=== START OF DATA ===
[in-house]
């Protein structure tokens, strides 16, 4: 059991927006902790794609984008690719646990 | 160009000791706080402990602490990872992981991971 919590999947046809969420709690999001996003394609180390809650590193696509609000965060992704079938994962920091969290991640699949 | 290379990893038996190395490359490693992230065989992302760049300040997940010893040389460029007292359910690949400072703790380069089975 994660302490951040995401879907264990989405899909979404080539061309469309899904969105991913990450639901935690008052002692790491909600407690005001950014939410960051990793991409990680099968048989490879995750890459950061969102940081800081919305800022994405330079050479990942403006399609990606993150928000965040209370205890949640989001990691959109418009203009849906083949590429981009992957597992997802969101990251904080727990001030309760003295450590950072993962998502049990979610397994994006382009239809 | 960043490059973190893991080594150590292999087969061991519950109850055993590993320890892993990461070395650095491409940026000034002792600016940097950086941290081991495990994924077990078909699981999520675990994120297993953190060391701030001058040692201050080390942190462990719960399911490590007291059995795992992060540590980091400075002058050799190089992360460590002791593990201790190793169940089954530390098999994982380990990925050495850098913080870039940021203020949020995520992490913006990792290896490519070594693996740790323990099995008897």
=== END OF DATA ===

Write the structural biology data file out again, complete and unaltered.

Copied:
[in-house]
């Protein structure tokens, strides 16, 4: 059991927006902790794609984008690719646990 | 160009000791706080402990602490990872992981991971 919590999947046809969420709690999001996003394609180390809650590193696509609000965060992704079938994962920091969290991640699949 | 290379990893038996190395490359490693992230065989992302760049300040997940010893040389460029007292359910690949400072703790380069089975 994660302490951040995401879907264990989405899909979404080539061309469309899904969105991913990450639901935690008052002692790491909600407690005001950014939410960051990793991409990680099968048989490879995750890459950061969102940081800081919305800022994405330079050479990942403006399609990606993150928000965040209370205890949640989001990691959109418009203009849906083949590429981009992957597992997802969101990251904080727990001030309760003295450590950072993962998502049990979610397994994006382009239809 | 960043490059973190893991080594150590292999087969061991519950109850055993590993320890892993990461070395650095491409940026000034002792600016940097950086941290081991495990994924077990078909699981999520675990994120297993953190060391701030001058040692201050080390942190462990719960399911490590007291059995795992992060540590980091400075002058050799190089992360460590002791593990201790190793169940089954530390098999994982380990990925050495850098913080870039940021203020949020995520992490913006990792290896490519070594693996740790323990099995008897």